If Obama or Clinton take the White House, I look for their rival to sit out the 2012 election. With a Democrat in the Oval Office, it will be much less appealing to either of them to join the field. A good performance by the Democratic president would cinch the nomination almost automatically. Poor performance would mean that a Republican would be more likely to take office, no matter who is running from the other side of the aisle. Both Obama and Clinton are savvy enough to avoid such a trap, and would focus instead on retaining their senate positions and rebuilding their campaigns for another run in 2o16.

What happens if Hillary Clinton takes the White House? One appealing prospect for Obama- and perhaps for Clinton as well- would be a cabinet position. Four or eight years removed from re-election concerns, and safely away from the Senate compromise votes that haunted John Kerry, a promised cabinet position would be an excellent way to bring together a Democratic party split over the nomination battle. Several years in the cabinet could put to rest for Obama any concerns about his age or experience. Having a dynamic future candidate in the cabinet could allow Clinton to name an older or less electable vice president without the need to worry about the party’s future in 2016.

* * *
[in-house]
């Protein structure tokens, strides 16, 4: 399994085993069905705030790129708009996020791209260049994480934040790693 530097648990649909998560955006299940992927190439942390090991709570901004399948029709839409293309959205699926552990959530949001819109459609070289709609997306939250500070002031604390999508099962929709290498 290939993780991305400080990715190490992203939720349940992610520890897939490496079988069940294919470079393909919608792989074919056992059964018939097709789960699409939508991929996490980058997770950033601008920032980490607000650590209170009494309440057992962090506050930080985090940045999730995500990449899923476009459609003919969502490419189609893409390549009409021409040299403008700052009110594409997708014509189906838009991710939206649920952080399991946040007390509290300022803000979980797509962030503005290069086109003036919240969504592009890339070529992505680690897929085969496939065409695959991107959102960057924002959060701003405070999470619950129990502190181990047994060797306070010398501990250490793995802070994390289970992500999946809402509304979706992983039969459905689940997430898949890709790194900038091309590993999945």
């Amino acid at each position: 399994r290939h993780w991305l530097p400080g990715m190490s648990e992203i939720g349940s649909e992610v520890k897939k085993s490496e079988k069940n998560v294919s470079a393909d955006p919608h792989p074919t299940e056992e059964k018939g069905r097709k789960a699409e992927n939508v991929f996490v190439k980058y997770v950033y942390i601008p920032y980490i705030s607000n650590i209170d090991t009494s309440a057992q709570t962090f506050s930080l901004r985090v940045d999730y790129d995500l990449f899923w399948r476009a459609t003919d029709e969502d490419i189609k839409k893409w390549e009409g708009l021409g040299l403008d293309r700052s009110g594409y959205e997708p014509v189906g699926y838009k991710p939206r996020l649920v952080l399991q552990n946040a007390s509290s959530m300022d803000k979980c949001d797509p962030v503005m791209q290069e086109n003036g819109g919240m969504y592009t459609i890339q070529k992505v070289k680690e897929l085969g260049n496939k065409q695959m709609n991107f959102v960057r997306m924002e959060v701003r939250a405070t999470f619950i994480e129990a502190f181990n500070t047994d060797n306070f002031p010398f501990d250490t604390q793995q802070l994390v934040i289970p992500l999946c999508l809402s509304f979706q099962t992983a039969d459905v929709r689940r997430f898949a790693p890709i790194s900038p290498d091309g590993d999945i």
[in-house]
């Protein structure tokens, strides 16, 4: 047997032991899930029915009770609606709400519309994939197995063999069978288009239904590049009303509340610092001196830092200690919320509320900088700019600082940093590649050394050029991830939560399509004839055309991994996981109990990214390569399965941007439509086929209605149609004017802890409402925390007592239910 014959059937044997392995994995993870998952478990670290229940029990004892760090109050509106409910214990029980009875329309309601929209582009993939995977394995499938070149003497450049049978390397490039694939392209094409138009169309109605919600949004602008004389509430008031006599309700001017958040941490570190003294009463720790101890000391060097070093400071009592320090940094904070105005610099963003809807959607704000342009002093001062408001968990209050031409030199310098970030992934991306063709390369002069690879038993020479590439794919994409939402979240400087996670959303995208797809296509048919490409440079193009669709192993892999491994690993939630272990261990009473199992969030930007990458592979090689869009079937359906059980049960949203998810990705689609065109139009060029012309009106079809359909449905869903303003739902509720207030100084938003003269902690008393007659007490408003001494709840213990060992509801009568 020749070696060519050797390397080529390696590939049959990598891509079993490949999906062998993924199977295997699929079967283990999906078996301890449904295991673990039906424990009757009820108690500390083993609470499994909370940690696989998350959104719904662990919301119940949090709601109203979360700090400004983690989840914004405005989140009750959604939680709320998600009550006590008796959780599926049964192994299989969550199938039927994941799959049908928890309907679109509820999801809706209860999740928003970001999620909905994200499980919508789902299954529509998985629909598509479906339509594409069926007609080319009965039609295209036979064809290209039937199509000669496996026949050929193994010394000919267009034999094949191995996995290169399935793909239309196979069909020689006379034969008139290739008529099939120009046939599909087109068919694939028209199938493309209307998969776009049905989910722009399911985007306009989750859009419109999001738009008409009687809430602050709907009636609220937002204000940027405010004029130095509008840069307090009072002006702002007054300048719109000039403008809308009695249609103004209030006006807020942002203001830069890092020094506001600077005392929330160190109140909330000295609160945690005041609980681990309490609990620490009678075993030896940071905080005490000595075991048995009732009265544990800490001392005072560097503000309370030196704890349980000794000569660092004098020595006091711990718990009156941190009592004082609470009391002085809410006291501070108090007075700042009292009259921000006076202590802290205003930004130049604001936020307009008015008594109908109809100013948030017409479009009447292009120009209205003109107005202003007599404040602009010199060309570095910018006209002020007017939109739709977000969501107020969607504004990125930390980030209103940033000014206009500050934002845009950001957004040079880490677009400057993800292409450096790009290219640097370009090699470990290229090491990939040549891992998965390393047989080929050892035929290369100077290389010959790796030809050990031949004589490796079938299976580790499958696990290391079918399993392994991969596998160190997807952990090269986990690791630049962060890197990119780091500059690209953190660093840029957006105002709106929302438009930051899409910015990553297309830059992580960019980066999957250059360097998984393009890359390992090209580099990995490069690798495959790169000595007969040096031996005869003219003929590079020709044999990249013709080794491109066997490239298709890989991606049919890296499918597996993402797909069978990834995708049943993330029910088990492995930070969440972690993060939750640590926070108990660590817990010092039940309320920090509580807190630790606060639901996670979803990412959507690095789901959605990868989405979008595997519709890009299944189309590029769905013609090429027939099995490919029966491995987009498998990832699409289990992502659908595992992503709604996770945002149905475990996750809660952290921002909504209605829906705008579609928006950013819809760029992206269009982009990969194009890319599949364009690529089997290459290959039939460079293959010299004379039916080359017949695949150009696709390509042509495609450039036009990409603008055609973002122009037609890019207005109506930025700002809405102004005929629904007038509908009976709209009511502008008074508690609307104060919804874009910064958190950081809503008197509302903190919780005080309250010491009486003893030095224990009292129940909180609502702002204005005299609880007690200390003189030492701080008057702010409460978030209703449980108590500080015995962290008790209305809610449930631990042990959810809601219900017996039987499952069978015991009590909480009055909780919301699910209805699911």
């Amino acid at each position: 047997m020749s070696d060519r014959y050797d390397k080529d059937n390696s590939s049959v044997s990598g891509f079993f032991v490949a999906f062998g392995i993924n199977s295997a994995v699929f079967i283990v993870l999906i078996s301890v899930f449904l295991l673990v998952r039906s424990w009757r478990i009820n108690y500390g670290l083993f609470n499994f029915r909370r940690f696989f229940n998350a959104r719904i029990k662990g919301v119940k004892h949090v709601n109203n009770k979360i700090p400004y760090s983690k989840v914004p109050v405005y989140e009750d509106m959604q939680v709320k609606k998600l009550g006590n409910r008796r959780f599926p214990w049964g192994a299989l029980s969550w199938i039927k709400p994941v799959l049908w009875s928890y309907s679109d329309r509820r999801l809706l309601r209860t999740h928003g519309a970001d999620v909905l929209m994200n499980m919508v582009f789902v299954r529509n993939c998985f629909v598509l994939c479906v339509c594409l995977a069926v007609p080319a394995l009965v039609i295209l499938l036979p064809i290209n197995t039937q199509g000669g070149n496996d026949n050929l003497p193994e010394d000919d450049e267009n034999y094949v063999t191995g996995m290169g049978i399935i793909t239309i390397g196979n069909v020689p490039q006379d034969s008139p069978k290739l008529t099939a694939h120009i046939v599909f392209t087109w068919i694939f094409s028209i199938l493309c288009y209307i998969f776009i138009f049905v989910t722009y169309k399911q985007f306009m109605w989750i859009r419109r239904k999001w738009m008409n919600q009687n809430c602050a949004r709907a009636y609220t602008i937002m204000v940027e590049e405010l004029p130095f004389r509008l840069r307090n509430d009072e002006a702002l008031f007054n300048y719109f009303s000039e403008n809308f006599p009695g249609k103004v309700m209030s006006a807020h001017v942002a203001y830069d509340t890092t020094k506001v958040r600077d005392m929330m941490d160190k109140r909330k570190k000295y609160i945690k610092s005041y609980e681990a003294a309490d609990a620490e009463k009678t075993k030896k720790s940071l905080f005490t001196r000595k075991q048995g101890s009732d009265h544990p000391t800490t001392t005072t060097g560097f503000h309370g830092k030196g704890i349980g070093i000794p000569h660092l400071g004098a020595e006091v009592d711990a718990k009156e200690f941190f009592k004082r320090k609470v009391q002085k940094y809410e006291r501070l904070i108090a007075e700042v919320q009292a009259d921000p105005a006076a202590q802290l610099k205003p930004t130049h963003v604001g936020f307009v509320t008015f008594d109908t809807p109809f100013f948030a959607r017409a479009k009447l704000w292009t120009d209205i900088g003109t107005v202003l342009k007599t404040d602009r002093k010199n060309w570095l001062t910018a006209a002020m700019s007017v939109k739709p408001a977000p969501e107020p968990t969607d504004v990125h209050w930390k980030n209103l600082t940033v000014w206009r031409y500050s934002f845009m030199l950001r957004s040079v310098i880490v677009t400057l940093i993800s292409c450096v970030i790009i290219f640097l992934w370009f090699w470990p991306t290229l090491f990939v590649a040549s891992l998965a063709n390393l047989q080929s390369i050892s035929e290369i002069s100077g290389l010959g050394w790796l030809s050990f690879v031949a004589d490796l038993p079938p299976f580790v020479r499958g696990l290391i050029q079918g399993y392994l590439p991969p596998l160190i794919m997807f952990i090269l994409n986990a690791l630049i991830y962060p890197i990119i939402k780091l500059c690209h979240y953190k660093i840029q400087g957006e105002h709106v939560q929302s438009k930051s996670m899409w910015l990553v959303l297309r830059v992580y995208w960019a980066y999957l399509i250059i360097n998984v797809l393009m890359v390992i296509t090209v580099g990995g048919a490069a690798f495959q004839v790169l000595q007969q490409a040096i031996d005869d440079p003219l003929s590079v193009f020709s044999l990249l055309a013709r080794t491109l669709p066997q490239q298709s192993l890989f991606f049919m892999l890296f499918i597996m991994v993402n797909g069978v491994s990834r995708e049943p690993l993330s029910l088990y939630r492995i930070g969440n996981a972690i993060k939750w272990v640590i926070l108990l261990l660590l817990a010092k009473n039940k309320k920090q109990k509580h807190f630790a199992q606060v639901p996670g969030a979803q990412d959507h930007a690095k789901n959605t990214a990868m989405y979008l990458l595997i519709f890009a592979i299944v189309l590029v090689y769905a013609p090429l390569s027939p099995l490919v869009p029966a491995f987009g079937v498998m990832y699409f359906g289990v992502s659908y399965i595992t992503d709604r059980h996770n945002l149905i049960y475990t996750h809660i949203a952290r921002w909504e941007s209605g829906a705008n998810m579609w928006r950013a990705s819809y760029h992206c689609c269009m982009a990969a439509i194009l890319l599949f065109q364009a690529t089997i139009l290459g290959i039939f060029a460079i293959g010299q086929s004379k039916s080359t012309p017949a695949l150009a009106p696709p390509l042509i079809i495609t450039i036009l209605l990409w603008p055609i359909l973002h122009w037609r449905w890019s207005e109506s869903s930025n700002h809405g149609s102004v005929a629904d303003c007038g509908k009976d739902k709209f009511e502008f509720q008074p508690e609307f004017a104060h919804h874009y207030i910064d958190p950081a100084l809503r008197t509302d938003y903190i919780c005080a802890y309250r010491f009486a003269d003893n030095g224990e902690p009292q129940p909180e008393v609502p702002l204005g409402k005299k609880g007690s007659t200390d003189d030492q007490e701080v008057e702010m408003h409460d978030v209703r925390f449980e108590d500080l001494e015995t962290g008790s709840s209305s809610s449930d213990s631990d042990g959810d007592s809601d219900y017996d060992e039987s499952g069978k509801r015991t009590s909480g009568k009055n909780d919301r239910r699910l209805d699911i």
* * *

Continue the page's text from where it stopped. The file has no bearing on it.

Clinton, I think, would be less likely to accept such a deal; for her, a loss in August most likely means one thing only: the beginning of the next campaign. She’ll skip the 2012 presidential season and opt instead to retain her senate seat, and look towards 2016. In the meantime, she’ll work with the Democratic party to try and strengthen the party’s structure and organization to provide better support for the eventual nominee in 2016.

Obama was quick to realize after the previous convention that he was the man of the moment, and will be unwilling to turn loose of that momentum, no matter what the result in 2008. Meanwhile, Clinton is unlikely to waver in her ambition to become the first female president. Win or loose in August, look for both candidates to be back with gusto in 2012 or 2016.